Posted on Wednesday 4 August 2010 by Ulster Business

Post recession, the north-west commercial property market continues to forge ahead despite difficult economic conditions but there are a few rays of hope. Andrew Coggins, Investment Director at Osborne King, takes a closer look.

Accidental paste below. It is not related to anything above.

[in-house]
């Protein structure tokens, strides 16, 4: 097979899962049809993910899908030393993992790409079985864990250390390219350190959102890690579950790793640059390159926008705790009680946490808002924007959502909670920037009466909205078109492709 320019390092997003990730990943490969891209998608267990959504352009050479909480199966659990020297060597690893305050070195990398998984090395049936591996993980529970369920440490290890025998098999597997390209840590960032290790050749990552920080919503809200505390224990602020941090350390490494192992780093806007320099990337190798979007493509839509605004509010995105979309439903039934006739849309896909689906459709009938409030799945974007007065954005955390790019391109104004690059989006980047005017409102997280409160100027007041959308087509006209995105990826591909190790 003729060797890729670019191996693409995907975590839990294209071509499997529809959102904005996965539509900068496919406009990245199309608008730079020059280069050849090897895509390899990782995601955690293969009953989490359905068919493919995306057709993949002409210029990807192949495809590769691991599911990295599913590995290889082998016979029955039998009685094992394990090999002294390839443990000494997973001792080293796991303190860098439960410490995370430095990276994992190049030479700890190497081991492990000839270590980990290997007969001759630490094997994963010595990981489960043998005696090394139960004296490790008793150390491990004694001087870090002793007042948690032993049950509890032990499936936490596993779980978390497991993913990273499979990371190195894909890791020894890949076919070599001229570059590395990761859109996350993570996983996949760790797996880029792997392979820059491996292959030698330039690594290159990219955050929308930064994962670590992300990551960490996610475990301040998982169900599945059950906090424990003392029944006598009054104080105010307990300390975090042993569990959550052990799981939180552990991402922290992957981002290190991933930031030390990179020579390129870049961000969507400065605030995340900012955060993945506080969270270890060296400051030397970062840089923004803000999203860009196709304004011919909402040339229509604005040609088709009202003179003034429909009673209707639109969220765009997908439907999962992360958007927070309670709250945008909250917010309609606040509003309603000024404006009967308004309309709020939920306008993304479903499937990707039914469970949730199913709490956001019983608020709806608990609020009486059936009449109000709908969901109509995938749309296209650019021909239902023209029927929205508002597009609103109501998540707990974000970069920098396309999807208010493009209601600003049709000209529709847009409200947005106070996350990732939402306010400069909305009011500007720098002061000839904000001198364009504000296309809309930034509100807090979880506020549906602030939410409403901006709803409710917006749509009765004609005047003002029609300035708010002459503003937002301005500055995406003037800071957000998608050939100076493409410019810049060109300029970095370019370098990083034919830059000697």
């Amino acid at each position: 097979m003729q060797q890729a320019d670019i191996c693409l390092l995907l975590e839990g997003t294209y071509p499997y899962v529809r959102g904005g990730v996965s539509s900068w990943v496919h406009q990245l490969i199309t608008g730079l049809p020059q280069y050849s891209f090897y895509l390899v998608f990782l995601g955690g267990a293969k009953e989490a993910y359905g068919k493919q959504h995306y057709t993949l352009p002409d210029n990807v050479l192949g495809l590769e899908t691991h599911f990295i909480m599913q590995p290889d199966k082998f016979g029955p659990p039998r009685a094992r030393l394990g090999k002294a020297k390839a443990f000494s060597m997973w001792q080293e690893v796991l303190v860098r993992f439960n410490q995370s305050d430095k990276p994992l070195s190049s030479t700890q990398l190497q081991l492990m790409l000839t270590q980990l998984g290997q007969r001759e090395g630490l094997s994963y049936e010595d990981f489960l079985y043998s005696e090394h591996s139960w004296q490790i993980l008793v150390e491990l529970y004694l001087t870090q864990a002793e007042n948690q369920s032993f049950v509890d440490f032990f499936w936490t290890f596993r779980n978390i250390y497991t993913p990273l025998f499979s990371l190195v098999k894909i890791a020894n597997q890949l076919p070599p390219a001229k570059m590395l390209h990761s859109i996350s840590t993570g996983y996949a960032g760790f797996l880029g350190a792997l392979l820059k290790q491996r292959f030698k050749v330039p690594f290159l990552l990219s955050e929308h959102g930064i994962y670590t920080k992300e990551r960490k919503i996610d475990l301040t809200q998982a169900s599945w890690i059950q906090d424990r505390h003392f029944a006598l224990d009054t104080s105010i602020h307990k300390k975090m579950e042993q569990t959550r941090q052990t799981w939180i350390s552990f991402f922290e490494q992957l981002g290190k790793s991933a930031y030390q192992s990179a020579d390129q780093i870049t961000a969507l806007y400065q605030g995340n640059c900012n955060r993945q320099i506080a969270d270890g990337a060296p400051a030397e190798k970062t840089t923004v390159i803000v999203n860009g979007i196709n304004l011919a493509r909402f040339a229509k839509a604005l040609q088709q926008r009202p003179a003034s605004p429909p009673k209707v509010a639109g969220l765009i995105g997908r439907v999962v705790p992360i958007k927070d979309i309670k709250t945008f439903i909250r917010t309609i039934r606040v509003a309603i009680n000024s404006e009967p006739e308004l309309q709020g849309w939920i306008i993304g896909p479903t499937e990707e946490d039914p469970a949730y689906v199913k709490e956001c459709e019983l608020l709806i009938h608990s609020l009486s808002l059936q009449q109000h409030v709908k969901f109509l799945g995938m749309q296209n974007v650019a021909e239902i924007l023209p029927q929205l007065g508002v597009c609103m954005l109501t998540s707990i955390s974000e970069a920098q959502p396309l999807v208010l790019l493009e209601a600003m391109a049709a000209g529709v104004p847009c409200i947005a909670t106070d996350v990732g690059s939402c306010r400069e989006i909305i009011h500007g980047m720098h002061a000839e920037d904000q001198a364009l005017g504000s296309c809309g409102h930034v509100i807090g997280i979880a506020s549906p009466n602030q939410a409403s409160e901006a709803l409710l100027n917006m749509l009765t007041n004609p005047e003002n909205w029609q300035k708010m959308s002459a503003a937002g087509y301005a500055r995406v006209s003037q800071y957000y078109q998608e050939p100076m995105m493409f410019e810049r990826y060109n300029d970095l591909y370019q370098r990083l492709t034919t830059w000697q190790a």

Widely acknowledged as a “gateway” city and regional hub of the northwest, Londonderry is Northern Ireland’s second city and the fourth largest on the island of Ireland. Derry also possesses the fastest growing population in Northern Ireland as well as having one of the comparatively youngest populations. The city’s significant higher and further education resources offer the potential for stimulating growth in knowledge-based industry, improving its skills base and attracting inward investment. To this end, a number of agencies and bodies are actively engaged in promoting the city in terms of economic, social and cultural regeneration. For example, in recent years, the Londonderry Port and Harbour Commission has invested £15 million in new infrastructure while other agencies have invested £13 million in a number of major cultural projects during the past eighteen months. In common with other parts of Northern Ireland, the property market has endured extremely challenging times arising from the global recession. The most recent figures available from the University of Ulster, which relate to the 4th quarter of 2009, reveal that house prices on average for the Derry and Strabane areas stand at £149K – a marginal increase of 0.2%. This merely suggests, hopefully, that the residential market has bottomed out. The overall average house price reported for Coleraine/Limavady and the North Coast is £163K, which is slightly up on figures for the same period in ’08. The market received a significant boost when houses at Shackleton Barracks, Ballykelly sold out within a matter of hours when they went on sale last month. 317 houses formerly occupied by military personnel and ranging from £30,000 to £65,000 were snapped up by first-time buyers and investors, some of whom had camped out for over a week in order to secure what has to be the bargain of a life-time! Office rents in Derry city centre range between £12 -14 per sq. ft., which is broadly in line with Belfast city centre rents. The office sector has remained relatively static witnessing little commercial development during the past year. The loss of 300 jobs at Stream International’s call centre in the city towards the end of 2009 was a major blow to the local economy; unfortunately, there is little sign of any significant inward investment required to re-stimulate both the office market and future job creation. On a more positive note, Ilex, the co-ordinating body established to promote economic, social and physical regeneration within Londonderry and the surrounding area is busily channelling an estimated £33 million into a number of key projects involving the tourism, enterprise, education and arts / culture sectors. Ilex is also charged specifically with managing the re-development of two former military bases, Ebrington and Fort George. The 26-acre site at Ebrington which is situated on the East Bank of the River Foyle is ear-marked for mixed-use re-development that will include residential accommodation and the construction of two new schools, Foyle and Londonderry College and Ebrington Primary School. Ilex’s master plan for Fort George, located on the Foyle’s West Bank, envisaged the creation of a prestige technological, knowledge-based park. The organisation is on course to realise this dream following the DSD’s recent hand-over of a new, purpose-built facility to Hibernia Atlantic, the transatlantic cable firm, enabling businesses across the north-west to access high-speed broadband communications with North America directly through a transatlantic communication network. On the retail front, Foyleside Shopping Centre remains the city centre’s leading centre and a planning application for a further extension has recently been submitted, which will create c.235,000 sq ft of additional retail space, office accommodation and a multiplex cinema. Last month’s acquisition of the Richmond Centre by West Register Ltd, the “distressed assets” subsidiary of Royal Bank of Scotland ended a year-long period in administration and the centre’s future now seems more assured. Derry and other towns in the region, most notably Strabane, continue to benefit from cross-border trade albeit this has slowed down in recent months due mainly to less favourable exchange rates. The “Asda effect” is still evident in Strabane, where the arrival of the superstore back in 2007 has led to other retailers following suit with new names including Sports Direct and Poundland recently opening for business in the area. Across other parts of the north-west, the effects of the recession are still evident and with pressure on the public purse and spending cuts imminent, Derry and the north-west are unlikely to escape unscathed. Still, positive thinking and positive attitudes are needed more than ever and Derry’s achievement in making the shortlist for the UK’s first ever City of Culture bid is indicative of the spirit of creativity, flair and determination that characterises this part of the province. Becoming UK City of Culture 2013 would offer a huge confidence and morale boost whilst also delivering significant economic and social benefits that would have a lasting positive impact on the region.

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